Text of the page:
by Sy Schreckinger – ANTIQUE TOY WORLD Magazine – October, 2001
Electricity filled the air! The thundering sound
of applause was heard! The circus Ringmaster, a lone figure spotlighted
within a field of darkness, had introduced THE CLOWNS! Laughter followed
by further applause were the explosive sounds of the bedazzled audience
greeting those rambunctious jesters in painted face.
Such was the global appeal and popularity of these zany denizens of
the Big Top. Recognition of their monetary potential was not limited to
the confines of the Circus. Nineteenth century toy manufacturers worldwide
seized the opportunity to increase profits by creating a plethora of
mechanical banks incorporating the likeness of these entertainers. Classic
examples include: "Circus Bank", "Bill-E-Grin", "Acrobats", "Humpty Dumpty",
"Jolly Joe the Clown", "Clown and Harlequin", "Professor Pug Frog", "Clown
on Globe", "Punch and Judy", "Elephant and Three Clowns", Clown on Bar",
"Clown and Dog", "Clown Bust", "Trick Dog", and the subject of this
article, "Hoop-La Bank" (Figure 1).
The "Hoop-La Bank" was invented by John Harper of Willenhall,
England. On April 5, 1897 he received Registry Number 296,880 for his
design (Figure 2). The bank was subsequently manufactured by John Harper
and Company, Ltd., Willenhall, Staffordshire, at its Albion Iron Works
Foundry. Harper was the premier manufacturer of cast iron mechanical banks
in Europe during the late nineteenth and early twentieth centuries. Its
products may be compared in many aspects to a prominent American
mechanical bank manufacture of that era, i.e., J. and E. Stevens Company
of Cromwell, Connecticut.
Figure 3 is an advertisement from a Harper Company wholesale catalog,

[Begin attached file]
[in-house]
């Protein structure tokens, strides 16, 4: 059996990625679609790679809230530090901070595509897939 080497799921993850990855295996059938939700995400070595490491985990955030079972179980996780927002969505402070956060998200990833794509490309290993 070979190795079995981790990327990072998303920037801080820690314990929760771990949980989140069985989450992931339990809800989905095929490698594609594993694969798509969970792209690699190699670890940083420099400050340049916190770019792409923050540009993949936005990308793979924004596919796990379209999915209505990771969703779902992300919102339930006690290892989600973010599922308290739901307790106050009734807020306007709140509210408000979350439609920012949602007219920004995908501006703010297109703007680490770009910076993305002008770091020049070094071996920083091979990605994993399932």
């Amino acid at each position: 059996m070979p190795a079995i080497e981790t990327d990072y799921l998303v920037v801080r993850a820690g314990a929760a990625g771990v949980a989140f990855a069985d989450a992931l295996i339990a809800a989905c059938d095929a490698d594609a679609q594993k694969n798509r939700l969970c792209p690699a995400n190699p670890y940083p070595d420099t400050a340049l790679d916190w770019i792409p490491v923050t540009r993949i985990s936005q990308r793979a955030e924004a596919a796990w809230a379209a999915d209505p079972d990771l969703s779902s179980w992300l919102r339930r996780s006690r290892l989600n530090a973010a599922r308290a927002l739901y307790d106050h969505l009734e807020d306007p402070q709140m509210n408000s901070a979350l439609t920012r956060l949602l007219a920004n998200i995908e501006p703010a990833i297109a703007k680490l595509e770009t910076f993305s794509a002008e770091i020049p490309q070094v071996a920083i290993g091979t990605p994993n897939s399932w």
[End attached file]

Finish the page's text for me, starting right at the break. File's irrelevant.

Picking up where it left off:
circa 1898, offering the "Hoop-La" mechanical at "64 Shillings per dozen.
Interestingly, several of the banks Harper produced were almost
identical in likeness to those manufactured by J. and E. Stevens: e.g.
"Creedmoor Bank", "Speaking Dog", "I Always Did 'Spise a Mule", and "Jolly
Nigger". The "Hoop-La" differs significantly from the aforementioned in
that it is similar, but not identical to the "Trick Dog Bank" and it was
manufactured by the Shepard Hardware Company of Buffalo, New York.
Figure 4 represents an advertisement from a Montgomery Ward and
Company catalog, circa 1889, offering the Shepard Hardware "Trick Dog
Bank" at eighty-five cents apiece. (Refer to Antique Toy World article,
November 1988 for historical background and discussion of the "Trick Dog
Operation of the "Hoop-La" is identical to that of the "Trick Dog",
and is aptly described in the catalog ad for the "Trick Dog Bank" (Figure
4): "The bank represents a clown dressed in full circus colors, holding a
hoop; the coin is placed in the dog's mouth, and by touching the lever,
the dog jumps through the hoop and deposits the coin in the barrel."
Monies deposited in the "Hoop-La Bank" are recovered by opening the round,
wing nut style, coin retainer underneath the base.
To my knowledge, there are no casting or color variations of "Hoop-La
Bank", nor am I aware of the existence of reproductions. If a recast were
attempted, its base would appear approximately one-quarter inch shorter
O.D. than indicated in Figure 5.
On a final note, "Hoop-La" is an appealing addition to the
Circus-Clown category of mechanicals. Although it is not considered a
rarity, it is a challenging Bank to acquire.
Acknowledgements: The "Hoop-La Bank" (Figure 1) is from the
collection of Steve and Marilyn Steckbeck.
My thanks to John and Adrian Haley for generously contributing copies
of the English Registry papers seen in Figure 2.